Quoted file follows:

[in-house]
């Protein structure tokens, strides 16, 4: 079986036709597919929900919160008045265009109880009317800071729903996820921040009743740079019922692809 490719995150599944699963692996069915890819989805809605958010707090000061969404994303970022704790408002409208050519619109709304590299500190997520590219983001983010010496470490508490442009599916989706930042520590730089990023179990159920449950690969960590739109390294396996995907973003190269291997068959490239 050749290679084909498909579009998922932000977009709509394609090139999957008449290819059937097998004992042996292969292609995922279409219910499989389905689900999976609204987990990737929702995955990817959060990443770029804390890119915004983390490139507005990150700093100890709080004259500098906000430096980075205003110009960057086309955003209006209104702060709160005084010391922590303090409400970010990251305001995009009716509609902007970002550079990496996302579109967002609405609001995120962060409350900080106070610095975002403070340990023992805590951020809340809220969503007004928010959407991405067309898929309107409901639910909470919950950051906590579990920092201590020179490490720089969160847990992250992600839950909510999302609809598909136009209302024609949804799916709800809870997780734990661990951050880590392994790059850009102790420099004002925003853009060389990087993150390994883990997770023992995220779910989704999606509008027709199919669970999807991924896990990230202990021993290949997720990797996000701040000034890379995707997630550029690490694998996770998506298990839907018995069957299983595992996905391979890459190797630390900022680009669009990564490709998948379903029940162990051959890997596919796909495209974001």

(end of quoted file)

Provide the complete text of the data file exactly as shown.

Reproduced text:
[in-house]
């Protein structure tokens, strides 16, 4: 079986036709597919929900919160008045265009109880009317800071729903996820921040009743740079019922692809 490719995150599944699963692996069915890819989805809605958010707090000061969404994303970022704790408002409208050519619109709304590299500190997520590219983001983010010496470490508490442009599916989706930042520590730089990023179990159920449950690969960590739109390294396996995907973003190269291997068959490239 050749290679084909498909579009998922932000977009709509394609090139999957008449290819059937097998004992042996292969292609995922279409219910499989389905689900999976609204987990990737929702995955990817959060990443770029804390890119915004983390490139507005990150700093100890709080004259500098906000430096980075205003110009960057086309955003209006209104702060709160005084010391922590303090409400970010990251305001995009009716509609902007970002550079990496996302579109967002609405609001995120962060409350900080106070610095975002403070340990023992805590951020809340809220969503007004928010959407991405067309898929309107409901639910909470919950950051906590579990920092201590020179490490720089969160847990992250992600839950909510999302609809598909136009209302024609949804799916709800809870997780734990661990951050880590392994790059850009102790420099004002925003853009060389990087993150390994883990997770023992995220779910989704999606509008027709199919669970999807991924896990990230202990021993290949997720990797996000701040000034890379995707997630550029690490694998996770998506298990839907018995069957299983595992996905391979890459190797630390900022680009669009990564490709998948379903029940162990051959890997596919796909495209974001």